The core team of the Justice League starts with Batman, Wonder Woman, Cyborg, Aquaman, and the Flash. The film allows each character to have a scene or two to introduce you to who they are and where they come from. These scenes can feel a bit too much like they are just dumping exposition on us, but considering they are introducing Cyborg, Aquaman, and the Flash for the first time in this movie, it does in some ways feel needed. I can't help but feel that several of the scenes that were cut would have helped flesh out these characters more instead of how quick they have to introduce them and get the team together.
The movie originally had Iris West, the girlfriend of the Flash, as well as William Dafoe's character Nuidis Vulko, a character within the world of Aquaman. There was also reportedly a lot of scenes cut that featured the origins of Cyborg. Thankfully, there are some scenes crucial to the plot that remain here to at least allow these characters to feel like they belong in the movie. The two-hour runtime does compact a lot of the scenes to make them feel rushed or paced in such a way that you honestly feel like something is missing, that events are occurring just a bit too fast. This can also limit the screentime of certain characters like Aquaman who is barely featured in the movie at all and nearly all of the scenes he is apart of being featured in the numerous trailers.
The Batman we see in the movie is more team orientated than previous versions of the character and is still feeling guilty about the death of Superman. Much of the movie focuses on his attempt to build the team as he is aware of a great evil that is going to swallow up the Earth. This allows him several moments to interact with each member of the team, especially Ezra Miller as the Flash, and Jason Momoa as Aquaman. I enjoyed Affleck's portrayal of the character in Batman v. Superman and found him to be nearly as good here. I wish this film had a scene as good as the warehouse fight in the previous film as Batman doesn't really have a solid fight scene here and feels far weaker than he should be.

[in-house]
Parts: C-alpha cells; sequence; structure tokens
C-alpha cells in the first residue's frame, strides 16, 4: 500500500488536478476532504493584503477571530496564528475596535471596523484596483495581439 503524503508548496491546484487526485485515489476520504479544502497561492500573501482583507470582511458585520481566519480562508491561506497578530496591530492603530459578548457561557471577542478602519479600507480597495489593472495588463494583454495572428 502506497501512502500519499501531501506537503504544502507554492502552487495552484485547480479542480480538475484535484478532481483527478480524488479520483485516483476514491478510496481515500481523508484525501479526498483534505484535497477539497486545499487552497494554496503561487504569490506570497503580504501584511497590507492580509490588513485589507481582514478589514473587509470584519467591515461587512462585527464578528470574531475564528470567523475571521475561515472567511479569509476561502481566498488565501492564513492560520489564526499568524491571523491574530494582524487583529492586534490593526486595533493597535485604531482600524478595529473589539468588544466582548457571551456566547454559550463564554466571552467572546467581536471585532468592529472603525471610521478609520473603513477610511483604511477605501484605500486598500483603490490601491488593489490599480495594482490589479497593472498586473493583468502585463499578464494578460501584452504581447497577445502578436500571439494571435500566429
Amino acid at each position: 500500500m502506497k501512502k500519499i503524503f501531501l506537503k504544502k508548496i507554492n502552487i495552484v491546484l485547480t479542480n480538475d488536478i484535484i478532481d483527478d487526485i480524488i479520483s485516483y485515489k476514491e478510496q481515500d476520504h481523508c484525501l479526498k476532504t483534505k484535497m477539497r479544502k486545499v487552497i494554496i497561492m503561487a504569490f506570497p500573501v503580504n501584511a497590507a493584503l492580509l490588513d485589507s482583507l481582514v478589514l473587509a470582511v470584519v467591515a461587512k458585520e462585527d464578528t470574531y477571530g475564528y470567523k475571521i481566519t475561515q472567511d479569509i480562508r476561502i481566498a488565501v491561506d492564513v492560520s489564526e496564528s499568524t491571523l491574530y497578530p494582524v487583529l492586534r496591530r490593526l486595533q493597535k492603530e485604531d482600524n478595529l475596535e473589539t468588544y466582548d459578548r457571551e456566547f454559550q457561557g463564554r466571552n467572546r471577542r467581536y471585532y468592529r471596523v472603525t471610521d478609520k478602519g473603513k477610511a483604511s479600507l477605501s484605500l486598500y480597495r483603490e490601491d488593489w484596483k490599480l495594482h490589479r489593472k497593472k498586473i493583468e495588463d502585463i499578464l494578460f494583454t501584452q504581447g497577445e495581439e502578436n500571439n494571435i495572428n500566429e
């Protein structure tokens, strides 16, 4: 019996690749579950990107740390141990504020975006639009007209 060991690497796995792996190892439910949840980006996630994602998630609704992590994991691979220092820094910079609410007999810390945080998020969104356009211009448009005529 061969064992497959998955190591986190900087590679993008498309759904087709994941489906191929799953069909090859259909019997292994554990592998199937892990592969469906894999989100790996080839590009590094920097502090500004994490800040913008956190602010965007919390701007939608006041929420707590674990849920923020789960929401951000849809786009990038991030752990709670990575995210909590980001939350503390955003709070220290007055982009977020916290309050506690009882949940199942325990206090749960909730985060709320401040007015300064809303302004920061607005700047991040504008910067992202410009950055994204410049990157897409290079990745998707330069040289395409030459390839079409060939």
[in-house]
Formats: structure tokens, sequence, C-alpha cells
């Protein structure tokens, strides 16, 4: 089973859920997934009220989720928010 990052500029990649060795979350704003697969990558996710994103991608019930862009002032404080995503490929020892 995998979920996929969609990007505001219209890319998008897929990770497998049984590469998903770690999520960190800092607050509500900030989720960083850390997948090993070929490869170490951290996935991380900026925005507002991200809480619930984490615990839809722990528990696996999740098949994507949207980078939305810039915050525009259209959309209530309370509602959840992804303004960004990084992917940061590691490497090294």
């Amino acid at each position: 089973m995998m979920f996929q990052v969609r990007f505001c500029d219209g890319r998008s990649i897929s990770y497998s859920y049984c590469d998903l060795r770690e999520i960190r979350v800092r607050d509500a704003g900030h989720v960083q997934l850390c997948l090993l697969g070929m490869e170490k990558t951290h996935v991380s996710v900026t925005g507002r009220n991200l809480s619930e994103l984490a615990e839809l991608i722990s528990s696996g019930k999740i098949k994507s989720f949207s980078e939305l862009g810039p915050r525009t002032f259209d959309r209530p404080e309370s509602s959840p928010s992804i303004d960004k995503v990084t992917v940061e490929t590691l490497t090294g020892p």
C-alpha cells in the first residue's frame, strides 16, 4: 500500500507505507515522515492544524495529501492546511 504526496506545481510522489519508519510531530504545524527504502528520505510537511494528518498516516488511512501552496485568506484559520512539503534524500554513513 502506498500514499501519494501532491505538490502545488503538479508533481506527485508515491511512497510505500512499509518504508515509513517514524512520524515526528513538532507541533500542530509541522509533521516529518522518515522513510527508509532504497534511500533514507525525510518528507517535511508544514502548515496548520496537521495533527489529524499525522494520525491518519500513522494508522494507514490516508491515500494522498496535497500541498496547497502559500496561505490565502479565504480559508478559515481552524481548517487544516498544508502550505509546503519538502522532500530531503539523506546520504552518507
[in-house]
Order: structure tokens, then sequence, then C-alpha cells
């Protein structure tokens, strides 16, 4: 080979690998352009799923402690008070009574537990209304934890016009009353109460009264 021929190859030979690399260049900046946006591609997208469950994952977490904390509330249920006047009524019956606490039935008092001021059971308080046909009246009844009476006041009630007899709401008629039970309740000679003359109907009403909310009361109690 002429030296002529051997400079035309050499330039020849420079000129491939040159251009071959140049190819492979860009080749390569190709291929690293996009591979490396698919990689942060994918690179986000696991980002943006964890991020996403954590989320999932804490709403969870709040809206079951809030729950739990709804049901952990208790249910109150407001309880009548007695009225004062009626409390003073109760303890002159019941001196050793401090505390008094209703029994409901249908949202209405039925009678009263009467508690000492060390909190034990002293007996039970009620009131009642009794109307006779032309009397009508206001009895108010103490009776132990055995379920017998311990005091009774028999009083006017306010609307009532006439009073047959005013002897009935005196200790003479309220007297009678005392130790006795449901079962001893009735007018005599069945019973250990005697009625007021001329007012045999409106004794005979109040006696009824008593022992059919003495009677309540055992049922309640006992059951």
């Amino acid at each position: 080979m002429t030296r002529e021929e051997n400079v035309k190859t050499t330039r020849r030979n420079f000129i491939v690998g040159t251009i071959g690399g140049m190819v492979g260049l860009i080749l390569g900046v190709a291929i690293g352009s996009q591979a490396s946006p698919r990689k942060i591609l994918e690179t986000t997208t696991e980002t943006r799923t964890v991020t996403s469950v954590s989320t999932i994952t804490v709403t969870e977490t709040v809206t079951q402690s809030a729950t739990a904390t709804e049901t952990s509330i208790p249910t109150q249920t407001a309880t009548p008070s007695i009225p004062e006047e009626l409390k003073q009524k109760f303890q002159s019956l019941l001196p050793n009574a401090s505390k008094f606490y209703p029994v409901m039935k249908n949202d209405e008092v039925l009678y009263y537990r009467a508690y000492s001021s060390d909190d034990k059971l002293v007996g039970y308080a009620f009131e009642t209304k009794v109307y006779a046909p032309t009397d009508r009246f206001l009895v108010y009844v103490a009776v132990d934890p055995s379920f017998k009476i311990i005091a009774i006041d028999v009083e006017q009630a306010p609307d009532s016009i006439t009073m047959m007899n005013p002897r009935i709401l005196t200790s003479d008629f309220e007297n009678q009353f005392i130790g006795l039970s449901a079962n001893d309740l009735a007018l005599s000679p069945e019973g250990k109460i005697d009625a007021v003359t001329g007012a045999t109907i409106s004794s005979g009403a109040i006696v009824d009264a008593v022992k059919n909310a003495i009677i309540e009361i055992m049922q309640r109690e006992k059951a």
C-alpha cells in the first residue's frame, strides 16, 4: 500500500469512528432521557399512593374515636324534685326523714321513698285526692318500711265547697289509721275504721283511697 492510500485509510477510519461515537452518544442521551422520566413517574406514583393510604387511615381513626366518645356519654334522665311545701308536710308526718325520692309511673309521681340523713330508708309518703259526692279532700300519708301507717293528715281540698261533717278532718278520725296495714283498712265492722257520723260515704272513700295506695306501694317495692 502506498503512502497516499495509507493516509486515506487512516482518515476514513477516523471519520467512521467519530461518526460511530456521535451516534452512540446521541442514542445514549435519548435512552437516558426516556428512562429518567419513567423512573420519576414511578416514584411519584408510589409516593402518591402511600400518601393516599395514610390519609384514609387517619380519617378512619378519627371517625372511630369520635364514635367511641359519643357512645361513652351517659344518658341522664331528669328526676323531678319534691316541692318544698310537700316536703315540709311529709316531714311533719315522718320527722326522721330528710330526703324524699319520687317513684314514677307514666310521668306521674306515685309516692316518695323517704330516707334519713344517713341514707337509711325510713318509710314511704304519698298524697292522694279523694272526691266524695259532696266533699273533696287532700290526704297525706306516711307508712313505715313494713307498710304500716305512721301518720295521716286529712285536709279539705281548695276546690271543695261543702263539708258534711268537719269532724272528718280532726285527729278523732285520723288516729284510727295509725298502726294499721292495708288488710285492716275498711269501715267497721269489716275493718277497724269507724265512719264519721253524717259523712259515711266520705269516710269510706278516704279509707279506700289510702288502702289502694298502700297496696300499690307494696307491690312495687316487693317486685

Gal Gadot surprised audiences with her solo film as it stands out as one of DC's most popular and successful movies of all time. The movie did remarkably well and has shattered numerous records with its much-deserved success. Gal brings the same energy and excitement to the role and is a stand out here as well. The only criticisms I have of how the movie handles her is Snyder's focus on her rear end in numerous scenes in the movie.
The remaining members of the Justice League are well cast. I wasn't originally on board with Ray Fisher as Cyborg but I have to admit, the guy was great, even getting a "Boo-yah" in towards the end of the movie. The character was handled well despite a good chunk of scenes removed to help flesh his origins out. Ezra Miller was terrific as the Flash, even if he doesn't have the name yet. I'm a big fan of the TV show and was a bit hesitant on seeing another version of Barry Allen so soon, but the version they have created here is really enjoyable to watch, especially with his interactions with people, as this version is very socially awkward. Jason Momoa as Aquaman is a smart choice, but frankly, they don't do much with him. There is a neat scene where he opens up to the team, but apart from that, he was a walking soundboard of "my man!" or "I dig it", or other short bursts of dialogue. Aquaman is the next DC movie to hit theatres, so I am hoping we get to know him a bit better than what was offered here.